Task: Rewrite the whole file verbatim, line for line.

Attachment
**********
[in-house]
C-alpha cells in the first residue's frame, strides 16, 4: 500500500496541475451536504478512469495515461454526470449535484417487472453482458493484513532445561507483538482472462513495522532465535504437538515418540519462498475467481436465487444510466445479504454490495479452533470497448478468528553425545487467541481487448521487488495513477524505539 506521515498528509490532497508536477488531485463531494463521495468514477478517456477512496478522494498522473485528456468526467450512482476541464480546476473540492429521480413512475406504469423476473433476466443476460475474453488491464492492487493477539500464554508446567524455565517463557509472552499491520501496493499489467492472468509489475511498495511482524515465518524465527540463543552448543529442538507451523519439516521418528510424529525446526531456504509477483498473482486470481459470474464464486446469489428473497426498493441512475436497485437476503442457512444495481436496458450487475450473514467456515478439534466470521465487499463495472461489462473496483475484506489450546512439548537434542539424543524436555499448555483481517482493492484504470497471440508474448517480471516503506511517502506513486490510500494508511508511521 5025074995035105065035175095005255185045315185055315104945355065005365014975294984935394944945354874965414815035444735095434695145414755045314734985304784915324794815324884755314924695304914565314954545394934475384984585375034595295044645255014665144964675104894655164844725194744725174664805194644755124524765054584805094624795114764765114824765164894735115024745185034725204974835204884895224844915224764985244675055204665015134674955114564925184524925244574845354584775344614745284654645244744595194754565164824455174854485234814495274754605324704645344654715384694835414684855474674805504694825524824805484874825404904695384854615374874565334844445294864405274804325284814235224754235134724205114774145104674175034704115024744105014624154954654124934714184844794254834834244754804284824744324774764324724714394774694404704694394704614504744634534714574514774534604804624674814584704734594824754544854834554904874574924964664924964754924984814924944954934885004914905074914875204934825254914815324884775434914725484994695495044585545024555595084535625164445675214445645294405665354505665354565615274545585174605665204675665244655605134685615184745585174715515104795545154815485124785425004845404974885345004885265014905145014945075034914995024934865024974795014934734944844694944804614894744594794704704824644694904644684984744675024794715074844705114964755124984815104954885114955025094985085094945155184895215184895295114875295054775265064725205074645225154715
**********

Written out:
[in-house]
C-alpha cells in the first residue's frame, strides 16, 4: 500500500496541475451536504478512469495515461454526470449535484417487472453482458493484513532445561507483538482472462513495522532465535504437538515418540519462498475467481436465487444510466445479504454490495479452533470497448478468528553425545487467541481487448521487488495513477524505539 506521515498528509490532497508536477488531485463531494463521495468514477478517456477512496478522494498522473485528456468526467450512482476541464480546476473540492429521480413512475406504469423476473433476466443476460475474453488491464492492487493477539500464554508446567524455565517463557509472552499491520501496493499489467492472468509489475511498495511482524515465518524465527540463543552448543529442538507451523519439516521418528510424529525446526531456504509477483498473482486470481459470474464464486446469489428473497426498493441512475436497485437476503442457512444495481436496458450487475450473514467456515478439534466470521465487499463495472461489462473496483475484506489450546512439548537434542539424543524436555499448555483481517482493492484504470497471440508474448517480471516503506511517502506513486490510500494508511508511521 5025074995035105065035175095005255185045315185055315104945355065005365014975294984935394944945354874965414815035444735095434695145414755045314734985304784915324794815324884755314924695304914565314954545394934475384984585375034595295044645255014665144964675104894655164844725194744725174664805194644755124524765054584805094624795114764765114824765164894735115024745185034725204974835204884895224844915224764985244675055204665015134674955114564925184524925244574845354584775344614745284654645244744595194754565164824455174854485234814495274754605324704645344654715384694835414684855474674805504694825524824805484874825404904695384854615374874565334844445294864405274804325284814235224754235134724205114774145104674175034704115024744105014624154954654124934714184844794254834834244754804284824744324774764324724714394774694404704694394704614504744634534714574514774534604804624674814584704734594824754544854834554904874574924964664924964754924984814924944954934885004914905074914875204934825254914815324884775434914725484994695495044585545024555595084535625164445675214445645294405665354505665354565615274545585174605665204675665244655605134685615184745585174715515104795545154815485124785425004845404974885345004885265014905145014945075034914995024934865024974795014934734944844694944804614894744594794704704824644694904644684984744675024794715074844705114964755124984815104954885114955025094985085094945155184895215184895295114875295054775265064725205074645225154715